Culture and Poverty in the Field: Reflections from Laurel’s First Time in India

Categorized as: , , , , , , & Tagged as: , , , on November 8, 2014.


Laurel Curran works with our job-creation partner Upaya Social Ventures. She traveled for the first time to India and takes us with her to experience the food, culture, and people who had a profound impact on her there. 


 By Laurel Curran from Upaya Social Ventures

As a high school and college student I was lucky to travel and volunteer in the developing world, but found myself frustrated with the prevalence of handout-driven poverty alleviation programs which seemed unsustainable and inefficient. When I learned about Upaya Social Venture’s model for creating longterm financial empowerment in extremely poor communities, the no-nonsense approach immediately resonated with me.

As an associate with Upaya, I had the chance to travel to India earlier this year and meet the families who have found dignified employment with our partner entrepreneurs. Needless to say, this experience had a profound impact on me. I left Seattle confident in Upaya’s approach, and returned convinced that it is a fundamentally new, meaningful, and sustainable way to fight poverty.

Below, I share a few of my takeaways from our trip:

1. Assamese cuisine is an impressive iteration of India’s food tradition.

Fish steamed in banana leaves or cooked in mustard oil – the taste palate of Assamese food is wildly different from any Indian food I encountered before my visit. River fish is common in dishes throughout the state and small-scale aquaculture is part of a historically self-sufficient culture. This is a culture that also values vegetable gardening—represented in the celebration of the Assamese New Year, Bohag Bihu, in which many families traditionally consume an impressive 101 different kinds of vegetables.

In the villages between Guwahati and Barpeta, I visited extremely poor families with fish ponds in their front yard and vegetables growing out back. Some of these families live an entirely cashless lifestyle but they do not go hungry. Though they struggle to meet many of their most basic needs, poverty here is not necessarily synonymous with food insecurity.

2. Expect to have cultural assumptions defied.

Going into this trip, I had an almost comically simple view of religion and caste. Over the course of the trip, however, I encountered pockets of a much more nuanced and open society than I had originally expected.

At the mud and brick home of the Rabha family outside of Guwahati, I met the family of two sisters named Malabika and Minakshi, both of whom work at Upaya’s partner Elrhino. Malabika, age 19, identifies and dresses as a boy, and is embraced by his family and community. In his mother Laboti’s words, “we do not mind.” In this conversation there was never a question of faith, or caste, or even politics, simply a mother embracing her child in a way that was indistinguishable from what I may find in my own diverse Seattle neighborhood.

3. Culture matters.

I visited a tiny slice of Uttar Pradesh, the Indian state with the largest population of extremely poor households. It is also the state best known for rich soil and agricultural potential.

In a village outside of Lucknow, I saw an example of poverty clashing with conservative religious belief when a widowed mother of five explained that she “would rather watch her children starve than work outside the home.” She asked us, “What would the neighbors think?” In her community religion rules. As an outsider it is necessary to respect context; every community requires a local solution.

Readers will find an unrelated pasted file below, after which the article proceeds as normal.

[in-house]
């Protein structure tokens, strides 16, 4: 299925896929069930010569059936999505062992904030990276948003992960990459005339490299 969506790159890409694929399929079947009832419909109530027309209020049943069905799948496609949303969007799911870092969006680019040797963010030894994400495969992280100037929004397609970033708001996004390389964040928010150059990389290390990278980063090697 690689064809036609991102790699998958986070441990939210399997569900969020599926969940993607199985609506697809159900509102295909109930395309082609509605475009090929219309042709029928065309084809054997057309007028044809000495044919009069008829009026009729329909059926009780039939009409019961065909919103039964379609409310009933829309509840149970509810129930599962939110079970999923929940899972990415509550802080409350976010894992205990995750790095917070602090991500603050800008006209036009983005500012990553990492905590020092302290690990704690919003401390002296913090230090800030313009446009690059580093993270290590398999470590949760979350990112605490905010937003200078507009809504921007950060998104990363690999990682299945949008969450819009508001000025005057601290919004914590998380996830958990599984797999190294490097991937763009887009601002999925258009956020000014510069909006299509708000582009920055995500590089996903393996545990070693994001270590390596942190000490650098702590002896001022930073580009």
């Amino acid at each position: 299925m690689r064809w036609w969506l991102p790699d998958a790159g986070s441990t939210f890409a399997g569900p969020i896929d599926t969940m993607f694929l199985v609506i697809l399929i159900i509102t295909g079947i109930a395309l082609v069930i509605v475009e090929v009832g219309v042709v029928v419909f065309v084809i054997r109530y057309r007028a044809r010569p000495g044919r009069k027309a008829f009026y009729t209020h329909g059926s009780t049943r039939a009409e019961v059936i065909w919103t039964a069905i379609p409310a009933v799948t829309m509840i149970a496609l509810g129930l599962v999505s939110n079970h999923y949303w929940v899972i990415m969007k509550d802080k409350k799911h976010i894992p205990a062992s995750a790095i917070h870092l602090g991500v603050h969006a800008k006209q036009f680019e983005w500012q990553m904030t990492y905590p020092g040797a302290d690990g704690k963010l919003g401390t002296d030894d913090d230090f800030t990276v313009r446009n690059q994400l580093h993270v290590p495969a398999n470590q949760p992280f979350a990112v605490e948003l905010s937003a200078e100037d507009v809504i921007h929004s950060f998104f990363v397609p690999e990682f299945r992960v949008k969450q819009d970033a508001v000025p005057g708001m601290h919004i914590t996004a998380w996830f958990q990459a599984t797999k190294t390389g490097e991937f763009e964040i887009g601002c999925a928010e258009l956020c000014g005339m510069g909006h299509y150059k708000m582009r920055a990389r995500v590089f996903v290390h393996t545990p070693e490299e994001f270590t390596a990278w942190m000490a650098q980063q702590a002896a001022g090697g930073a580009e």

4. There are millions of manifestations of poverty with one solution.

Poverty looks different for a religious widow in Uttar Pradesh, or a family picking vegetables in Assam, or a child begging on the streets of Bangalore. There are millions of manifestations of poverty across India and they all share one thing in common: a lack of access to economic opportunity.

To me it became obvious while chatting with families across the poor villages we visited that finding fair, reliable employment is the single biggest hurdle they face as adults. Before finding work with our partners many were forced to engage in backbreaking manual labor on construction sites where both work and pay weren’t guaranteed. In India, unemployment is the one thing that ties 450 million ultra poor people living in thousands of different cultural contexts together.

5. I came to India believing in Upaya and I left convinced.

At Upaya we are working to create employment at the base of the pyramid. By investing in hands-on business development and providing support to early-stage entrepreneurs in very poor areas committed to employing the most disadvantaged in their communities, Upaya is helping create opportunities for those who have no options. Over the past three years Upaya has helped six enterprises scale to collectively create over 1,128 jobs for the ultra poor.

The social metrics collected by our team demonstrated the tremendous impact of these jobs, but to see with my own eyes the new brick wall being built by the Rabha family or to hear from Dimbeshwar that he loves his job “because there is so much love there,” provided an even deeper realization of Upaya’s impact. These were the  moments that transformed me from a believer in Upaya into one who is deeply convinced that this model is changing lives in a sustainable, efficient, and lasting way.


LEARN more about Upaya Social Ventures here. To read the original post on Upaya Social Ventures’ website, click here.

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